If You’re Still Smoking, These Facts Might Shock You

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Cigarettes, smoking and good news. They do come together sometimes. A new study shows that the number of people who are deemed heavy smokers -- 20 or more a day -- has declined significantly across the United States. The message seems to be filtering out and people are understanding the extraordinary risks of smoking more and more. So let's take a snapshot of smoking in the U.S. courtesy of this bit of health news. And perhaps it will help be a further shove for smokers toward quitting smoking entirely.Cigarettes, smoking and good news. They do come together sometimes. A new study shows that the number of people who are deemed heavy smokers — 20 or more a day — has declined significantly across the United States. The message seems to be filtering out and people are understanding the extraordinary risks of smoking more and more. So let’s take a snapshot of smoking in the U.S. courtesy of this bit of health news. And perhaps it will help be a further shove for smokers toward quitting smoking entirely.

From 1965 to 2007, the number of people who smoked 20 or more cigarettes a day declined significantly. And there were decreases in those who smoked 10 or more a day as well. It is detailed in the prestigious journal “JAMA.”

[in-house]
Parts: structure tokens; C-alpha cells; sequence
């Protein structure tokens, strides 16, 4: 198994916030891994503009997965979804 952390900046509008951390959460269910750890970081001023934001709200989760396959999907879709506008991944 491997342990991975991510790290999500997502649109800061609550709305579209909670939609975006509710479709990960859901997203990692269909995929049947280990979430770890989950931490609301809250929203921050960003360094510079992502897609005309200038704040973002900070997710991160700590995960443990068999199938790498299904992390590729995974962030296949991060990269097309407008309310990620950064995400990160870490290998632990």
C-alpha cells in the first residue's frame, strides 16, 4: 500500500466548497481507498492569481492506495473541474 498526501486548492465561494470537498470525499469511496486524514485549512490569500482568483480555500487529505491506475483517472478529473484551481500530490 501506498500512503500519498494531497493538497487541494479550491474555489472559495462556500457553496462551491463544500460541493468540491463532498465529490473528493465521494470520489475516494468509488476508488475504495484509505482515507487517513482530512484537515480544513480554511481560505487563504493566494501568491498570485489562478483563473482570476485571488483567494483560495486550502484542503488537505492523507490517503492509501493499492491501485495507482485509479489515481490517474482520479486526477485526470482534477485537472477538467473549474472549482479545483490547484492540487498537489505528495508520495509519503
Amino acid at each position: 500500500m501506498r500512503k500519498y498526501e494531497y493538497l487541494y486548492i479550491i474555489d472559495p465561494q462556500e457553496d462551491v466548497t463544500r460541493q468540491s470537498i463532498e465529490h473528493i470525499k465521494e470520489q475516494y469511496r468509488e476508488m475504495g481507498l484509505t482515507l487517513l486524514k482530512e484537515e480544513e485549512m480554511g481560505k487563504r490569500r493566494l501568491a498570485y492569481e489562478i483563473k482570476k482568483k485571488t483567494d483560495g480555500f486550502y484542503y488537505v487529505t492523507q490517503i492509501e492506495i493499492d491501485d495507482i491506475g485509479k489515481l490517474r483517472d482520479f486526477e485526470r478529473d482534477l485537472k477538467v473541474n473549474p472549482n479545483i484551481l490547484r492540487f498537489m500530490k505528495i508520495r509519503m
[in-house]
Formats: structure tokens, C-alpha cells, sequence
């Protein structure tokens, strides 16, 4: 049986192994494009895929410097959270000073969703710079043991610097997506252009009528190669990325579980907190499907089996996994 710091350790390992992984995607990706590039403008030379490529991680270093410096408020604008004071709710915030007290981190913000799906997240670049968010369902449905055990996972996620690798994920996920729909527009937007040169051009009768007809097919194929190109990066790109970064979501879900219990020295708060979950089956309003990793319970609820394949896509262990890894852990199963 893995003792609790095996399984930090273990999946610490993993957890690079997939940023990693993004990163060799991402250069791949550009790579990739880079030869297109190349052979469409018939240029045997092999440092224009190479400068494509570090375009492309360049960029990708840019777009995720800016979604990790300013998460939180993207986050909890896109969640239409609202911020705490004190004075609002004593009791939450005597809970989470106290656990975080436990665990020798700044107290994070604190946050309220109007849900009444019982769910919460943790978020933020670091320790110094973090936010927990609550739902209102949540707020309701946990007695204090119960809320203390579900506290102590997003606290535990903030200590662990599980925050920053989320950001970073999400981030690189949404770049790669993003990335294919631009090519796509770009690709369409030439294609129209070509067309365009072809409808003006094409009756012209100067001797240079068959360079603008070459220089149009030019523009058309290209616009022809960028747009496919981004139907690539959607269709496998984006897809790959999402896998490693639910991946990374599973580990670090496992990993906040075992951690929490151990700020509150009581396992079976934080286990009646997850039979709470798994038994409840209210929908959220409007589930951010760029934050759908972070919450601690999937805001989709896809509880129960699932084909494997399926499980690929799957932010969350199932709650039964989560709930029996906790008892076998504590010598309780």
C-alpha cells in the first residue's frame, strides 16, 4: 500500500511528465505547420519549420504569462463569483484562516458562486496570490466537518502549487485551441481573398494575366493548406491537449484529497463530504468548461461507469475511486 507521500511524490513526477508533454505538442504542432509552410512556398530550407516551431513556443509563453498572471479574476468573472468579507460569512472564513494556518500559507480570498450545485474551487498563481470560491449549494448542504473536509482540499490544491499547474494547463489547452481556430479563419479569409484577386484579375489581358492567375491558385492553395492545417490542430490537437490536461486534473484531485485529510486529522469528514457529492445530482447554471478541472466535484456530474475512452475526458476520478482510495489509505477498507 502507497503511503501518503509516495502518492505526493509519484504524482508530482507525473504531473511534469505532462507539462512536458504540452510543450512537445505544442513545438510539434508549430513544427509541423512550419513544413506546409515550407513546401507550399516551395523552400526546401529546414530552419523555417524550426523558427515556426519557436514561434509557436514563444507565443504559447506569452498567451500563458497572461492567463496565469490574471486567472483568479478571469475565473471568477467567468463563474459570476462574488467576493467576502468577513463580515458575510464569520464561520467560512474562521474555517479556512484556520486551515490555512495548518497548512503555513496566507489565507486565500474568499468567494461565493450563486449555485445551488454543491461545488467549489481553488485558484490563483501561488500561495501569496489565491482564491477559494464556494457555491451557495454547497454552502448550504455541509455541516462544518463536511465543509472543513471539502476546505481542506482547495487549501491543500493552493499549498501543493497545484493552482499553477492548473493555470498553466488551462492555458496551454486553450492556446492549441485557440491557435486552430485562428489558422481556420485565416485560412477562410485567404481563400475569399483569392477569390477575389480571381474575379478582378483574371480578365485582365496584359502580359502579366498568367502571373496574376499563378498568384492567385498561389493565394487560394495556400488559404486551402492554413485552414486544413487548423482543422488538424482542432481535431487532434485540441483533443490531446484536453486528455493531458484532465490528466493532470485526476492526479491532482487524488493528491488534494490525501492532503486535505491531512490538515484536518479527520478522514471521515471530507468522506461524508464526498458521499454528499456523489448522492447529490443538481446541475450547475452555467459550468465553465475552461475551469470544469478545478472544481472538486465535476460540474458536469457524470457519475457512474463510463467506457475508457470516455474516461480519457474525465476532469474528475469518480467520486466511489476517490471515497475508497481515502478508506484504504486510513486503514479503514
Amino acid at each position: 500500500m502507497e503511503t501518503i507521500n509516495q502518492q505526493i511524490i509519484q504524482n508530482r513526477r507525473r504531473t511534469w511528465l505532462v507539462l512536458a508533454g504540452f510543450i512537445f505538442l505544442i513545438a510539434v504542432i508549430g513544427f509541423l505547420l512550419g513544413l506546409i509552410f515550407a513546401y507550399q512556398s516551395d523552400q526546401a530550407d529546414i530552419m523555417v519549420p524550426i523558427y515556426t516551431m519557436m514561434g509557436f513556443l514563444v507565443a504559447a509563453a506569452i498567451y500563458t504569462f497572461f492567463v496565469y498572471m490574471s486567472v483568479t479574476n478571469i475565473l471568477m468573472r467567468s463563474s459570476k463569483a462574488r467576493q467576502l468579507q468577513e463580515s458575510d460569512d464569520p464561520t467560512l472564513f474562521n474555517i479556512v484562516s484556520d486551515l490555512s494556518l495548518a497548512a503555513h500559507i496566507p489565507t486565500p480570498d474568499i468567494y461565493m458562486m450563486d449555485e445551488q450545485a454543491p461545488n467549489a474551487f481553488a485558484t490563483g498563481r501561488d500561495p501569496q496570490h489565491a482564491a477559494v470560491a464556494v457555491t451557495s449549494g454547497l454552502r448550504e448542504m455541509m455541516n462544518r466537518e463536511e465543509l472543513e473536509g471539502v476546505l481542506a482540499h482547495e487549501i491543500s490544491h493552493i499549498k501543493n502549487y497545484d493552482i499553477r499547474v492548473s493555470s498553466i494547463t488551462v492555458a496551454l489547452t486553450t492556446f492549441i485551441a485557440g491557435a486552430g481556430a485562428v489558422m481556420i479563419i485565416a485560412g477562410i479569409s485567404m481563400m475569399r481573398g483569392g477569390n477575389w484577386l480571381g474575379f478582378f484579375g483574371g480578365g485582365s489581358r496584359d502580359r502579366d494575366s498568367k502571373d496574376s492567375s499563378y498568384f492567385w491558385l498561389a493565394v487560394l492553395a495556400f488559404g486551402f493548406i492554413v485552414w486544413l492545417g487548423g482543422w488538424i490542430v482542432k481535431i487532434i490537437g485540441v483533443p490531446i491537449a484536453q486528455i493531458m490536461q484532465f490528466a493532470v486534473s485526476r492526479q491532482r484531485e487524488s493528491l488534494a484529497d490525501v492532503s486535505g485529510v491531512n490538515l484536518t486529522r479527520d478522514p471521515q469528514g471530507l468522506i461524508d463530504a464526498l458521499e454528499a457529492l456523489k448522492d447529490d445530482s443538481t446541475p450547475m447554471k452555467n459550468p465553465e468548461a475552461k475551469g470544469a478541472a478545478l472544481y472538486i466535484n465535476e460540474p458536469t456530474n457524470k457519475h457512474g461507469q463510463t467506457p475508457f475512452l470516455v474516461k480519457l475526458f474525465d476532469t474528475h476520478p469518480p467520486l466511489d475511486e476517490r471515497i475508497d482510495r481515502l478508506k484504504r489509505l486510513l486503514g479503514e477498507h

When Americans first began smoking, it was typically a pack a day (20 cigarettes). Since the first Surgeon General’s report on smoking and health (1964), smoking has been on a decline. At the forefront of this change is the State of California, where public policy led to less smoking and lower lung cancer rates.

Researchers looked at trends in smoking both in California and the U.S. overall using two large surveys with nearly140,000 people. They found that, in 1965, 23% of U.S. adults were high-intensity smokers – and that 56% of all smokers generally had a pack a day. By 2007, the numbers were starkly different. Americans who were heavy smokers totaled 7.2%, representing 40% of all smokers. As for those who smoked 10 cigarettes or more a day, it went from 10.5% in 1965 to 5.4% in 2007.

There was a major decline in moderate/high-intensity smoking through all age categories, again led by California. The rapid decline in the 10-or-more-cigarette-smoking group is consistent with earlier reports that followed the scientific reports that came out showing how bad smoking was to a person’s health.

As expected, the large decline in the prevalence of pack-a-day smoking has been reflected in declines in lung cancer deaths across the country. Over the past 40 years, patterns of smoking have changed dramatically in the U.S. due to fewer people starting the habit and more people quitting it. As it stands today, only a small minority of young Americans are expected to ever smoke 10 or more cigarettes a day.

How far we have come!

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